Sunday, May 18, 2008

Curtain rises on Chicago restaurant show

The restaurant industry did its part today for Dr. Scholl’s and the trophy industry, converging on Chicago for its annual epic march through the aisles of McCormick Place, then rousing itself to cheer through a marathon of awards presentations. Yet the usual epidemic of blisters and vocal-chord strains were darkened this year by the whispered laments of business conditions. Operators started off cheerily, then slid into grim assessments of customer-traffic and food-cost trends. And suppliers glumly speculated that booth traffic would be tempered as operators cut back on the number of people they brought to the show, if they budgeted to come at all. Nor, they pointed out, are their ingredients costs any better than restaurateurs’.

Yet the aisles were crowded today at McCormick, with a healthy showing of red badges, that all-important sign of the operator. Trying to navigate my way through the nibblers, tire-kickers and serious shoppers, I spied a McDonald’s director, a top executive of Auntie Anne’s, a large contingent from White Castle, a number of onsite feeders, and more than a smattering of independents. It was hardly a scientific assessment. But equally casual assessments in past years found far fewer of those red badges.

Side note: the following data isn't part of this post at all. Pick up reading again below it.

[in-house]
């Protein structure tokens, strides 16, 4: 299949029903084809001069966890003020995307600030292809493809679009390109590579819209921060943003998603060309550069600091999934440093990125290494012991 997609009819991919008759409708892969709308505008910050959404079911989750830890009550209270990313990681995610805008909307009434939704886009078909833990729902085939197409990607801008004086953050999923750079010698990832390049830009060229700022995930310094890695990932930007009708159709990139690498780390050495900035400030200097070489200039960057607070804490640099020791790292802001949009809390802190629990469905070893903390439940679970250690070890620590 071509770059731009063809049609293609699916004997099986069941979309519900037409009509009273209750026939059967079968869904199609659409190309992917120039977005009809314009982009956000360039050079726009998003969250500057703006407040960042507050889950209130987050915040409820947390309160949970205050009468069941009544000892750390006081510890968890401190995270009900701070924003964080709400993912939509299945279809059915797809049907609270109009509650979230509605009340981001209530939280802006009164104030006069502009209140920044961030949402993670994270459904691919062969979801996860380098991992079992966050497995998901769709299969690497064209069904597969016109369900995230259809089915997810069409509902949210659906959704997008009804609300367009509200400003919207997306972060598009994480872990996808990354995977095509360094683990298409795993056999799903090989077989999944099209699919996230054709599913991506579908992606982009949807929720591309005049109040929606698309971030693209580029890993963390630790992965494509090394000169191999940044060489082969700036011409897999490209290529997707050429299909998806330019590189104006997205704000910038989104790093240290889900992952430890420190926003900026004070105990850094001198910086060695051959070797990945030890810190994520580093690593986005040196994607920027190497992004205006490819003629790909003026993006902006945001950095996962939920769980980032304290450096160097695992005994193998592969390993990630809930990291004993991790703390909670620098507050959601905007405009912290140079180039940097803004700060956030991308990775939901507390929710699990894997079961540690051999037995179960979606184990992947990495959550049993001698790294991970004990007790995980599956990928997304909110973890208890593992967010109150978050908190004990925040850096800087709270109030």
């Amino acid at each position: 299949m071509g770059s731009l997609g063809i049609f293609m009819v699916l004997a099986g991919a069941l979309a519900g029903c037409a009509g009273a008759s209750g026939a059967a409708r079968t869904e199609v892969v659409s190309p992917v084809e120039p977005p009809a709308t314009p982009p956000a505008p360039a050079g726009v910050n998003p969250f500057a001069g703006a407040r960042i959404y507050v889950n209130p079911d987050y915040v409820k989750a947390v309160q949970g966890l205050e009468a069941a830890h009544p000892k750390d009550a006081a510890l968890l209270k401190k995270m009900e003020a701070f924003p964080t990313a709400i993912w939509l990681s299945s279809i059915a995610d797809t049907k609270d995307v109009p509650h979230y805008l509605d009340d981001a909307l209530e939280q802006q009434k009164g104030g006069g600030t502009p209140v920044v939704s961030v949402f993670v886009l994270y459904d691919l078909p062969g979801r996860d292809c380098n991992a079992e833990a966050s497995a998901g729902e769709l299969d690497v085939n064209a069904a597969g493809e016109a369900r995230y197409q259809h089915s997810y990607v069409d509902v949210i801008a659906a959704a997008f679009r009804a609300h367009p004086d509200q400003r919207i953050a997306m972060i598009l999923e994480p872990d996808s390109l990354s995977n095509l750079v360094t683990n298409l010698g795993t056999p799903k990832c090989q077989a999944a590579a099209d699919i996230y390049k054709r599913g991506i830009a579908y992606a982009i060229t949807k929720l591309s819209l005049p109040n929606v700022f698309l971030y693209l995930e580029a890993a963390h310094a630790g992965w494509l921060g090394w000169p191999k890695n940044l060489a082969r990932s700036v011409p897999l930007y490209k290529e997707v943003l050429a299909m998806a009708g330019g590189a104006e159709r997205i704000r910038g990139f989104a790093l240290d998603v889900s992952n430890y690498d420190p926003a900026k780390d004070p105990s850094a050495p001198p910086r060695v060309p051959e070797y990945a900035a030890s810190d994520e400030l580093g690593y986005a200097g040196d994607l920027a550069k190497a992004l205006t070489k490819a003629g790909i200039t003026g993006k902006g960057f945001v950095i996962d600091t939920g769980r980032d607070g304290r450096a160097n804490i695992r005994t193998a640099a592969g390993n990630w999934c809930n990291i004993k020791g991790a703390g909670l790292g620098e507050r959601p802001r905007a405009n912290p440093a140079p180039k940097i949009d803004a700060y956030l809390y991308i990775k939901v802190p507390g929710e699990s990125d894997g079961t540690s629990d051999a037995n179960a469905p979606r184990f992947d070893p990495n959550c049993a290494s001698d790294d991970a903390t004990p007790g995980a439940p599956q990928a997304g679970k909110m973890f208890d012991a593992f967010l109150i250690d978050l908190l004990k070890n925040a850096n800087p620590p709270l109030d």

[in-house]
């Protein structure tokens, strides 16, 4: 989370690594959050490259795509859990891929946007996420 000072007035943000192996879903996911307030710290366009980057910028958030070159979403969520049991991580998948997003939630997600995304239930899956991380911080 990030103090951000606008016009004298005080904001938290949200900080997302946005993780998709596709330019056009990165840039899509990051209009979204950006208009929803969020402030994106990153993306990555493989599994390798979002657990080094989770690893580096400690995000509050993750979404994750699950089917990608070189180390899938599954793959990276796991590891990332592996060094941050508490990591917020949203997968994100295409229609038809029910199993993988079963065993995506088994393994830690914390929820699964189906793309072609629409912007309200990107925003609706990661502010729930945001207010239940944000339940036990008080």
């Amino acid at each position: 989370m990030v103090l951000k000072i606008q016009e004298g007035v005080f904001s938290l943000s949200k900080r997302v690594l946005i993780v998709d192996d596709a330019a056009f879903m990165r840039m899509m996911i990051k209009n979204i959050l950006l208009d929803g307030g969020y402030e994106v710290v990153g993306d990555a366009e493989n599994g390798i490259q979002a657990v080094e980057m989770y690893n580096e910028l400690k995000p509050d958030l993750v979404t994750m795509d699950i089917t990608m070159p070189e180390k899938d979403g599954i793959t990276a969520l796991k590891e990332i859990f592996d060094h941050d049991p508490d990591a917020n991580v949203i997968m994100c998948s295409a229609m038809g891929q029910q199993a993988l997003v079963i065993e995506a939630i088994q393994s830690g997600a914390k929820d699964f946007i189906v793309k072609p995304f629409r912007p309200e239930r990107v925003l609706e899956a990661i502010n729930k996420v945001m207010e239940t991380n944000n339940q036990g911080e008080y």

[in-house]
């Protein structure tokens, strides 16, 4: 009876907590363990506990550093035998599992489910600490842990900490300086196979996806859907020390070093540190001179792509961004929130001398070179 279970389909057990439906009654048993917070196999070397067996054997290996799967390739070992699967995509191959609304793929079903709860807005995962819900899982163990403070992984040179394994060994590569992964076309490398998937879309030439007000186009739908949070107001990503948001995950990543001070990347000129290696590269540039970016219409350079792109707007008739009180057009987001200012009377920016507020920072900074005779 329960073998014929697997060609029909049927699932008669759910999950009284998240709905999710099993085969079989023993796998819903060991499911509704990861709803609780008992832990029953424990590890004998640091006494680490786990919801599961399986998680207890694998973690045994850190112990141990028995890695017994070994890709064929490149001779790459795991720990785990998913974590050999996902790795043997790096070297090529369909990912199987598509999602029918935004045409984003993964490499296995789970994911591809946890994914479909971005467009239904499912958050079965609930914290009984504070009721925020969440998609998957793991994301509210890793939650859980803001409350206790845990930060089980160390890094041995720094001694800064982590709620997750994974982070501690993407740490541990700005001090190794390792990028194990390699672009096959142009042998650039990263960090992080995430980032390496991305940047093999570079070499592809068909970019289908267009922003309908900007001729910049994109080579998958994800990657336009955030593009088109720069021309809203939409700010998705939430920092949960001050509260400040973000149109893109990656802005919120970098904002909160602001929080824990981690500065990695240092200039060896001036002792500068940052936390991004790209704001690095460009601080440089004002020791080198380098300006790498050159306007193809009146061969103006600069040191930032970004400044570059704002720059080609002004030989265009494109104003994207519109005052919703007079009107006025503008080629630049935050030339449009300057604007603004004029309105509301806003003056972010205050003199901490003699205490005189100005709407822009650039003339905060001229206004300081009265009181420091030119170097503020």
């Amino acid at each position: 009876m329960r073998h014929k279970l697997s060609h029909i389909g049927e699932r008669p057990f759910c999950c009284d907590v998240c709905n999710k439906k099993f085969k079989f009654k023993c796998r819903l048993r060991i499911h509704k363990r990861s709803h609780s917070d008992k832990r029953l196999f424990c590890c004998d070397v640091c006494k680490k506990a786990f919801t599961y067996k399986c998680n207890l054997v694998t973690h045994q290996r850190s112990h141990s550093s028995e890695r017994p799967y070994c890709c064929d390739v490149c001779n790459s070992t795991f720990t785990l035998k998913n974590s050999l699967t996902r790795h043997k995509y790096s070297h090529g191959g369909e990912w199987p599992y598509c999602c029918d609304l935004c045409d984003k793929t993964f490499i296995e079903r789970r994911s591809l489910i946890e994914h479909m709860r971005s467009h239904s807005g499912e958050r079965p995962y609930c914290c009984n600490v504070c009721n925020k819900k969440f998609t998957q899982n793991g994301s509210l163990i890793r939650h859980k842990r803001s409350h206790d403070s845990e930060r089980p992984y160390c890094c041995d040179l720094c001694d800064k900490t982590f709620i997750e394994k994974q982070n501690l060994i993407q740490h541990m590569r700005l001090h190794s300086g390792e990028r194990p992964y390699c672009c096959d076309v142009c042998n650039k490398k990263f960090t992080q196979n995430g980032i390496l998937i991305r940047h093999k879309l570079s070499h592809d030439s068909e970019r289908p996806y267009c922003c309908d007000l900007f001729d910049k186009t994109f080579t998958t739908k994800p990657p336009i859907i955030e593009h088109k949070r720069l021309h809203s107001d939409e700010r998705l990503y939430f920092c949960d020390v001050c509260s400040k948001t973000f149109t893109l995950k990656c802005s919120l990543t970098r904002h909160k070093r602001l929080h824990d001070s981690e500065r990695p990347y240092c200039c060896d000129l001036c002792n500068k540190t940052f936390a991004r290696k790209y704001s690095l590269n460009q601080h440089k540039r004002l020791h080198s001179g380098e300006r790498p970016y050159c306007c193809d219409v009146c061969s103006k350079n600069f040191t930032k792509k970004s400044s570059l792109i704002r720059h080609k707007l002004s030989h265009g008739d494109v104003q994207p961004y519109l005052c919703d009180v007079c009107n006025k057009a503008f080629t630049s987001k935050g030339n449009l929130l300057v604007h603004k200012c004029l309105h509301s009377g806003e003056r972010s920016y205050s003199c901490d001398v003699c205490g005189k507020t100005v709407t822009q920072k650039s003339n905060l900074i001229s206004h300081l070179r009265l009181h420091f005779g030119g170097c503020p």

In the way of trends, clearly the green movement is gaining share of tongue. It was a standard add-on to dialogues, as in, “and it’s sustainable, too, because….” Or, “how about the environmental impact?” I was sorry to miss a discussion this morning between culinary educators, students and industry officials, about what’s being taught to restaurant and hospitality students about ecological practices.

I suspect that I’ll notice a marked shift when I poke around the booths tomorrow toward the slanted. Certainly slanted tableware—a soup bowl whose bottom is slanted, so the liquid pools in the bottom for easier spooning, for instance—has been noticeable during some of my recent restaurant visits. The Gage, for instance, sells its wines-by-the-glass in small carafes that are skewed. Their bottom is flat, but the body and neck slant forward, making for a more dramatic presentation and easier pouring. More on this after I check the dishware booths in the next few days.

But undoubtedly the dominant talk of the show was about the difficulties of the time. One person cited a supplier whose costs have jumped by the scale of a moonshot because of escalating grain costs. Several recounted conversations where the participants wondered what casual-dining brands would disappear. Others speculated about what wounded brands in the market would likely be acquired, possibly for conversion.

It would have been nice to check the possibility of an acquisition with some of those brands. But it seems that several decided not to send their executives to the show this year.

1 comment:

  1. Peter,

    Hope you are having fun at the restaurant show. But alas, even we consultants and recruiters that support the industry are also feeling the pinch as I read your post from my home.